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January 09, 2022

Is Ontario's recent tuition fee subsidy a good idea?

At around $6,500 a year, Ontario has the highest average university tuition in the country. However, it looks like the Liberal government is going to make good on its promise to do something about that.

AdUniversity students can save as much as $800 per term if their parents' annual income is $160,000 or less although those enrolled in college-level certificate or diploma programs will see only about half ($365) that.

This new grant is based on the average undergraduate arts and science university and college tuition in Ontario -- which translates to roughly a 30-per-cent reduction for about 310,000 Ontario college and university students.

However, if you're enrolled in graduate school or going part-time you can forget about the grant. Same goes for anyone who's been out of high school from more than four years. Click here for more specifics.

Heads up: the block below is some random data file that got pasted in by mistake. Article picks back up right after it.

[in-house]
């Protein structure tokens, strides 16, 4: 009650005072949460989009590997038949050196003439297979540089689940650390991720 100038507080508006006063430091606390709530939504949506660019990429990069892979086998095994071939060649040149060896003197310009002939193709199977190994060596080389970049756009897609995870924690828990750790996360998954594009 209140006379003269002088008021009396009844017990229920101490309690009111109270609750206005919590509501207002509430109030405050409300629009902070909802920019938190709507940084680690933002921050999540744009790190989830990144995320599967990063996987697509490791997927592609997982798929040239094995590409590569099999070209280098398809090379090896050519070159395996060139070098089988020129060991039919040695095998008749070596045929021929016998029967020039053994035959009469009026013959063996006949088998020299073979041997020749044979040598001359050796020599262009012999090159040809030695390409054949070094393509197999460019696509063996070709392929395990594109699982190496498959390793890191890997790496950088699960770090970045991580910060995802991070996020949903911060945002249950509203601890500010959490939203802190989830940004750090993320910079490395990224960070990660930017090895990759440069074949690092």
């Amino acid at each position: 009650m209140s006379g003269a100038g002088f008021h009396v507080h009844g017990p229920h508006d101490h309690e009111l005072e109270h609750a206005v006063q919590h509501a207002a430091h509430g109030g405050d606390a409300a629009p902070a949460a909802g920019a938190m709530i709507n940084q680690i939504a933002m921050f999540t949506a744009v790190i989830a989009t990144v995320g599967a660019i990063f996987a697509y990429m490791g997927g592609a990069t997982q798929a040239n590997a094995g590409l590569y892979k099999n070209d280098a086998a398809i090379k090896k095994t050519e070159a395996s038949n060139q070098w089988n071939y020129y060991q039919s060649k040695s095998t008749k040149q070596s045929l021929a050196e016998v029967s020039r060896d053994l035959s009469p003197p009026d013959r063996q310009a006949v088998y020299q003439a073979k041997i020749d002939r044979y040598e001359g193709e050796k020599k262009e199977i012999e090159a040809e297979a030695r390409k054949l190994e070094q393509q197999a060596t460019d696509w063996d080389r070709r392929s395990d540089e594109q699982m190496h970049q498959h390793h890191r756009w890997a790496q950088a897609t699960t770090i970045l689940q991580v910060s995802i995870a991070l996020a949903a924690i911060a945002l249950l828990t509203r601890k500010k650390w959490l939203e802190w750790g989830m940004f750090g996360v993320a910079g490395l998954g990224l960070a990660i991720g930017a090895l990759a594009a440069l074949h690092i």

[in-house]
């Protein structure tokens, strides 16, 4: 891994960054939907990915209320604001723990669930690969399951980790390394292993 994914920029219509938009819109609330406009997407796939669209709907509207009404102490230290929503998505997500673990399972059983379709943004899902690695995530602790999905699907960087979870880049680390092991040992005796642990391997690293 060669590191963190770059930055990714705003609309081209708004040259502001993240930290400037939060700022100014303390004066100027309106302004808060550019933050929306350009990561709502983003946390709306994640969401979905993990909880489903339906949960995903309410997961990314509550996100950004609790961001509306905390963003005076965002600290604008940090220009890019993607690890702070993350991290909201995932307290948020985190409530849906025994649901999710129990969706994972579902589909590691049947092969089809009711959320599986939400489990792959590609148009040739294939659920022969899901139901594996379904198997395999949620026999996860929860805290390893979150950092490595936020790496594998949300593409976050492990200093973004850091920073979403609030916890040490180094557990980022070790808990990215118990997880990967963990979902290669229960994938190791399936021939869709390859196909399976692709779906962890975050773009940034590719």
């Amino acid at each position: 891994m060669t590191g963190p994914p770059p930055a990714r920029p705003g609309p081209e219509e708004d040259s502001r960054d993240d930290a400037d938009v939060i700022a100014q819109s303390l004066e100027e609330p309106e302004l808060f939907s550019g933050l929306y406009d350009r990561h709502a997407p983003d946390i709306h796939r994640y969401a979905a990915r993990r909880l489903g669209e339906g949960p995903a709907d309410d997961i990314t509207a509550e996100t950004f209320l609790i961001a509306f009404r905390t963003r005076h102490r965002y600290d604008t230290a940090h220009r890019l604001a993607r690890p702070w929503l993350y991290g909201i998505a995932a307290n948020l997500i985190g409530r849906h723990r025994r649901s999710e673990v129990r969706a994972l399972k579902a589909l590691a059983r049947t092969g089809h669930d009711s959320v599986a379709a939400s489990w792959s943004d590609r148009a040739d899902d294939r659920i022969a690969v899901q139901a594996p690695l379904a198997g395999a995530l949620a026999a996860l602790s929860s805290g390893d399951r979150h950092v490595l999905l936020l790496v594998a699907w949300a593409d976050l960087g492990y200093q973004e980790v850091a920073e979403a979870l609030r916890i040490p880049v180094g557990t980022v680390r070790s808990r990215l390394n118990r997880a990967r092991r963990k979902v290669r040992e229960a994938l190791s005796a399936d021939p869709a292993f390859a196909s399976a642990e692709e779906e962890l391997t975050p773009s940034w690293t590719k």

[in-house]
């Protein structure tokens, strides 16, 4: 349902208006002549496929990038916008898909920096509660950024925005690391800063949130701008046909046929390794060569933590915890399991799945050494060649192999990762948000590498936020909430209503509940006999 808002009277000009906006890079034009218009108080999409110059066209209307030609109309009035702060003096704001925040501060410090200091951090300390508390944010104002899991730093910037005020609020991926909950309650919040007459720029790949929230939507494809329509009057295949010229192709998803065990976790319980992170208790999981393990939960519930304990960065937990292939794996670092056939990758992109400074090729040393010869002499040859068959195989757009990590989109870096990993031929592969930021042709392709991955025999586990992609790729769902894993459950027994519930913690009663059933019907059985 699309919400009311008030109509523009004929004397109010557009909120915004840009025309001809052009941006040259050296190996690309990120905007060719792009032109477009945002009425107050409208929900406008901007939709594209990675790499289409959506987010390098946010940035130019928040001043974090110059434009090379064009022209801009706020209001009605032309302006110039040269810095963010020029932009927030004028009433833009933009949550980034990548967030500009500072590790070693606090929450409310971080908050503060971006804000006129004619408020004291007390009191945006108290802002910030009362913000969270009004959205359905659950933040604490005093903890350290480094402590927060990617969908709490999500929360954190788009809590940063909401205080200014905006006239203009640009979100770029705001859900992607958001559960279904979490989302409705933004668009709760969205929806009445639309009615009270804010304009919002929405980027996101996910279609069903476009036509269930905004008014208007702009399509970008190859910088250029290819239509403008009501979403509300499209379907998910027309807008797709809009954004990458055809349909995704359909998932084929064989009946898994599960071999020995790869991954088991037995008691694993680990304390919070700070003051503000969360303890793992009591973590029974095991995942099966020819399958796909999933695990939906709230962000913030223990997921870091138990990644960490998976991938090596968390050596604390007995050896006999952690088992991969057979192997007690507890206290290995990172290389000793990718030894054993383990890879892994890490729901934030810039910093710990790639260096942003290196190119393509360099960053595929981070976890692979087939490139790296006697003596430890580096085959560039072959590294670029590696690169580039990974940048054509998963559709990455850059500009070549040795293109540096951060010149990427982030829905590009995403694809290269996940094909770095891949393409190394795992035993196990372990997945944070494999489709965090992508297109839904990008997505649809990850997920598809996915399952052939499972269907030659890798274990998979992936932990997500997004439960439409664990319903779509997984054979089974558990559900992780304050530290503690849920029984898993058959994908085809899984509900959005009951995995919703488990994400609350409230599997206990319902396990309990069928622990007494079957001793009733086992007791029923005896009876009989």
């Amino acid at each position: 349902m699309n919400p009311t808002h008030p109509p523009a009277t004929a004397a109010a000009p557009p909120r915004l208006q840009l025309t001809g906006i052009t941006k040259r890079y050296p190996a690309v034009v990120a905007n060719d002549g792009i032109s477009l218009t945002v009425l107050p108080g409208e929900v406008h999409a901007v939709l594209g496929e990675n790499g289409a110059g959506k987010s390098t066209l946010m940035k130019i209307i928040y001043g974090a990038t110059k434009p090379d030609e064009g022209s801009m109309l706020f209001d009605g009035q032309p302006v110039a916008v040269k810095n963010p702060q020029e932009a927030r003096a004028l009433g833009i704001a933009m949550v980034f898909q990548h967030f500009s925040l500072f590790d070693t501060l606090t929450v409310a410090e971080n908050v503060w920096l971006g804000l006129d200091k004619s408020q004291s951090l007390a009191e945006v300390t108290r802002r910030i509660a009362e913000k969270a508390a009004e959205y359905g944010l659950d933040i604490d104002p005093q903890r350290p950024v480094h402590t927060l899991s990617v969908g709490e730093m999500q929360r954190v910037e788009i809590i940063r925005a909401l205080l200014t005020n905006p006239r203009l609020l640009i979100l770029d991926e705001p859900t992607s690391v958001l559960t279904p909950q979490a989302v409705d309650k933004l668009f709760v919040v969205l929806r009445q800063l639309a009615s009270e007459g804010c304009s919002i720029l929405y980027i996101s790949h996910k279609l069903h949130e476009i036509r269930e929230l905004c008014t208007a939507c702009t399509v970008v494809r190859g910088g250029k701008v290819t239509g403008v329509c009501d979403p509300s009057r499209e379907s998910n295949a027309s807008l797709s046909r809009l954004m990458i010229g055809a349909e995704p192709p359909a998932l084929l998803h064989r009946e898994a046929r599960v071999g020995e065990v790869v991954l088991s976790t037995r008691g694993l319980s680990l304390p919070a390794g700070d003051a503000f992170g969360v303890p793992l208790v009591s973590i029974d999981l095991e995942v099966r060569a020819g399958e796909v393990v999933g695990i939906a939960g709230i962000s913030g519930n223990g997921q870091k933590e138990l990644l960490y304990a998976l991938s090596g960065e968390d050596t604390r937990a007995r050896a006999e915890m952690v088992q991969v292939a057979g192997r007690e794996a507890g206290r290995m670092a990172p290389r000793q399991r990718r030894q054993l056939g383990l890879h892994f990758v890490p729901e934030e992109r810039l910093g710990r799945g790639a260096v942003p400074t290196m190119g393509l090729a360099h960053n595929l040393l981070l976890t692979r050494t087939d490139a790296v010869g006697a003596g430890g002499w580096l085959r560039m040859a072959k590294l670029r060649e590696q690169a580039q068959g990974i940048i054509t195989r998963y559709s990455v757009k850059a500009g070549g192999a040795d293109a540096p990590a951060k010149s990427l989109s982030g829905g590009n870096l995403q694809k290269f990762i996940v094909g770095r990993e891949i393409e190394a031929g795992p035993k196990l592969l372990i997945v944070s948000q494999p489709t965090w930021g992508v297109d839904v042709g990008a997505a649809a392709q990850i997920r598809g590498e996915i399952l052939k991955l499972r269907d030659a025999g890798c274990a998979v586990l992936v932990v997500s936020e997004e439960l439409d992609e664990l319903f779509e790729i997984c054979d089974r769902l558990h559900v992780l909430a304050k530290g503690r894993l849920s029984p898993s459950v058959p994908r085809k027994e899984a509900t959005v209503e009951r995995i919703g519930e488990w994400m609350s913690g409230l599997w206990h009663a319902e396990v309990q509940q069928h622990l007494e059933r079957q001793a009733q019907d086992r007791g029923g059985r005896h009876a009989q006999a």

Now for the good news ... The government has integrated the grant application process into the current Ontario Student Assistance Program (OSAP), meaning that students who're eligible will  be receiving their money without having to apply or submit any new information.

Long term though, organizations like the Canadian Centre for Policy Alternatives argue that high tuition fees are disproportionately affecting low- and middle-income families, a regressive policy that's making it harder for young people to afford a decent education. Here's an interesting 'then and now' comparison.

Quit complaining, says columnist Randall Denley, who describes the latest tuition cut as "like winning the lottery" and says students should be grateful that "they just managed to squeeze into the last car on the irrational-spending train."

Despite this temporary subsidy, are tuition fees still too high? Or should students be expected to shoulder escalating costs given a massive provincial deficit?

By Gordon Powers, MSN Money



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Gordon PowersGordon Powers

A long-time fund company executive, Gordon Powers now heads up the Affinity Group, a financial services consulting firm. Gordon was a personal finance columnist for the Globe & Mail for many years, has taught retirement planning...

Jason BucklandJason Buckland

The modern-day MC Hammer of money, Jason can often be seen spending cash that isn’t his with the efficiency of a Wilt Chamberlain first date. After cutting his teeth as a reporter for the Toronto Sun, he joined the MSN Money team with...